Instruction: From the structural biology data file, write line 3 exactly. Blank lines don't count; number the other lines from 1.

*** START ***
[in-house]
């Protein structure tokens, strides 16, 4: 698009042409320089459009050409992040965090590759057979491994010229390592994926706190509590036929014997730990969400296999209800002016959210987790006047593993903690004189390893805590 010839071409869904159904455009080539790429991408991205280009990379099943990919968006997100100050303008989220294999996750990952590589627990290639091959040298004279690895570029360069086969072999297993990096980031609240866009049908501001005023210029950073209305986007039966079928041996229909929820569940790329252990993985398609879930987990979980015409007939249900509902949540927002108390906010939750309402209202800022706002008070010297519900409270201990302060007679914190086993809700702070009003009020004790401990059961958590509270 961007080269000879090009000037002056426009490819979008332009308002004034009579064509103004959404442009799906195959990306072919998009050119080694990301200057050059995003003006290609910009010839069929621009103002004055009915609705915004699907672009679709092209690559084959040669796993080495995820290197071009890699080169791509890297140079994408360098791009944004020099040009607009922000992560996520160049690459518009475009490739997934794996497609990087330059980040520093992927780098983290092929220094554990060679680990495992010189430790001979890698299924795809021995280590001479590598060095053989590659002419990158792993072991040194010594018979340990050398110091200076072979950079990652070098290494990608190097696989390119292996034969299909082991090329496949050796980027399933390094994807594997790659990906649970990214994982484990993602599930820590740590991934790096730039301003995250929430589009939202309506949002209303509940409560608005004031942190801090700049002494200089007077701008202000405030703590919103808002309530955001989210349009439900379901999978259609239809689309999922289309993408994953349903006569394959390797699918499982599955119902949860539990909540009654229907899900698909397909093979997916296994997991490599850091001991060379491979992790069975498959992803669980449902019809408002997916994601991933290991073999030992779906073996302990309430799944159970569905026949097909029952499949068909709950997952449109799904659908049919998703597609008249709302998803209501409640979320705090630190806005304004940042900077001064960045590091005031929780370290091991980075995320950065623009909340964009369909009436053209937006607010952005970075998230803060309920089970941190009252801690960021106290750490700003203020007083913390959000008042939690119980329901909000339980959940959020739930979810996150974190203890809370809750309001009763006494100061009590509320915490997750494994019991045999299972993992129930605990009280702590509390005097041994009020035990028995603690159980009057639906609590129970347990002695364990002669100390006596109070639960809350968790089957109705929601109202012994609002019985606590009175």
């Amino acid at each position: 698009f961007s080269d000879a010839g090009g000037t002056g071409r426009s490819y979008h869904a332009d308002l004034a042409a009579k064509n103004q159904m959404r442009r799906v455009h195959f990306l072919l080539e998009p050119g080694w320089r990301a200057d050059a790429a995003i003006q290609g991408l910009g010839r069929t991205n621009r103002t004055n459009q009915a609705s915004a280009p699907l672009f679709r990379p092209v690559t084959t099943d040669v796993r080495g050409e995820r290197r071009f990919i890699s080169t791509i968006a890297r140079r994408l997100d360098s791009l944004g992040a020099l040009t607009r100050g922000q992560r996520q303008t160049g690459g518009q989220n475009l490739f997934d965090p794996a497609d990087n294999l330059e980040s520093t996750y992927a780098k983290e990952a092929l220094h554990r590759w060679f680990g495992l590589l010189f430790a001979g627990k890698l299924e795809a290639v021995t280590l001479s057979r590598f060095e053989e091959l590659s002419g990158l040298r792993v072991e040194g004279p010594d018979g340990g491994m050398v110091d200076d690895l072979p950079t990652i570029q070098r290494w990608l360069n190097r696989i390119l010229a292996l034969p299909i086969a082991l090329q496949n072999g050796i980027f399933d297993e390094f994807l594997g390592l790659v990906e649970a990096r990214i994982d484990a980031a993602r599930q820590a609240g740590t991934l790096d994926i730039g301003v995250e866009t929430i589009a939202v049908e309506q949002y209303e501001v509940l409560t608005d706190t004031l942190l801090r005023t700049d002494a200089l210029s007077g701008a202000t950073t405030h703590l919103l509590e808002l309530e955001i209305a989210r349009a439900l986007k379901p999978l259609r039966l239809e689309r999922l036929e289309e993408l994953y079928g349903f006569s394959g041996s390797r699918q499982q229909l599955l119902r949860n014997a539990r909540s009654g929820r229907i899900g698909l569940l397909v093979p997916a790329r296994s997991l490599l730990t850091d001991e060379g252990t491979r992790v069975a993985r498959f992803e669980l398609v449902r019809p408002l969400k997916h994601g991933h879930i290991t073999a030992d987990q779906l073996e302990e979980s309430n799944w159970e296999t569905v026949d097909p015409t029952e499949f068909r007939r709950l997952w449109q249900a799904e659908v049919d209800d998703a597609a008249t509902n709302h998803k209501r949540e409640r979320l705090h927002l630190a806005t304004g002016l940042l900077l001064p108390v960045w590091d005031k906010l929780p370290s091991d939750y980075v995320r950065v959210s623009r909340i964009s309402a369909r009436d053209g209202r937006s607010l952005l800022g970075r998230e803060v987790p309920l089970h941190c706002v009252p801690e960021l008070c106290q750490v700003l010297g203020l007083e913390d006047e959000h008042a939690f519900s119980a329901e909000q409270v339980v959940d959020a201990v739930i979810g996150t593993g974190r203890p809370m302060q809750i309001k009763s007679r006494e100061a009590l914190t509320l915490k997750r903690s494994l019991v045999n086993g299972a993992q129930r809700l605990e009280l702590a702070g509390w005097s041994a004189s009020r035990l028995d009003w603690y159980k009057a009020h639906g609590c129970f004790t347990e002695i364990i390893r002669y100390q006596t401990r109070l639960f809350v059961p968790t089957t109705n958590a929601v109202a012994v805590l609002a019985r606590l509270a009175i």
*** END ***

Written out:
């Amino acid at each position: 698009f961007s080269d000879a010839g090009g000037t002056g071409r426009s490819y979008h869904a332009d308002l004034a042409a009579k064509n103004q159904m959404r442009r799906v455009h195959f990306l072919l080539e998009p050119g080694w320089r990301a200057d050059a790429a995003i003006q290609g991408l910009g010839r069929t991205n621009r103002t004055n459009q009915a609705s915004a280009p699907l672009f679709r990379p092209v690559t084959t099943d040669v796993r080495g050409e995820r290197r071009f990919i890699s080169t791509i968006a890297r140079r994408l997100d360098s791009l944004g992040a020099l040009t607009r100050g922000q992560r996520q303008t160049g690459g518009q989220n475009l490739f997934d965090p794996a497609d990087n294999l330059e980040s520093t996750y992927a780098k983290e990952a092929l220094h554990r590759w060679f680990g495992l590589l010189f430790a001979g627990k890698l299924e795809a290639v021995t280590l001479s057979r590598f060095e053989e091959l590659s002419g990158l040298r792993v072991e040194g004279p010594d018979g340990g491994m050398v110091d200076d690895l072979p950079t990652i570029q070098r290494w990608l360069n190097r696989i390119l010229a292996l034969p299909i086969a082991l090329q496949n072999g050796i980027f399933d297993e390094f994807l594997g390592l790659v990906e649970a990096r990214i994982d484990a980031a993602r599930q820590a609240g740590t991934l790096d994926i730039g301003v995250e866009t929430i589009a939202v049908e309506q949002y209303e501001v509940l409560t608005d706190t004031l942190l801090r005023t700049d002494a200089l210029s007077g701008a202000t950073t405030h703590l919103l509590e808002l309530e955001i209305a989210r349009a439900l986007k379901p999978l259609r039966l239809e689309r999922l036929e289309e993408l994953y079928g349903f006569s394959g041996s390797r699918q499982q229909l599955l119902r949860n014997a539990r909540s009654g929820r229907i899900g698909l569940l397909v093979p997916a790329r296994s997991l490599l730990t850091d001991e060379g252990t491979r992790v069975a993985r498959f992803e669980l398609v449902r019809p408002l969400k997916h994601g991933h879930i290991t073999a030992d987990q779906l073996e302990e979980s309430n799944w159970e296999t569905v026949d097909p015409t029952e499949f068909r007939r709950l997952w449109q249900a799904e659908v049919d209800d998703a597609a008249t509902n709302h998803k209501r949540e409640r979320l705090h927002l630190a806005t304004g002016l940042l900077l001064p108390v960045w590091d005031k906010l929780p370290s091991d939750y980075v995320r950065v959210s623009r909340i964009s309402a369909r009436d053209g209202r937006s607010l952005l800022g970075r998230e803060v987790p309920l089970h941190c706002v009252p801690e960021l008070c106290q750490v700003l010297g203020l007083e913390d006047e959000h008042a939690f519900s119980a329901e909000q409270v339980v959940d959020a201990v739930i979810g996150t593993g974190r203890p809370m302060q809750i309001k009763s007679r006494e100061a009590l914190t509320l915490k997750r903690s494994l019991v045999n086993g299972a993992q129930r809700l605990e009280l702590a702070g509390w005097s041994a004189s009020r035990l028995d009003w603690y159980k009057a009020h639906g609590c129970f004790t347990e002695i364990i390893r002669y100390q006596t401990r109070l639960f809350v059961p968790t089957t109705n958590a929601v109202a012994v805590l609002a019985r606590l509270a009175i």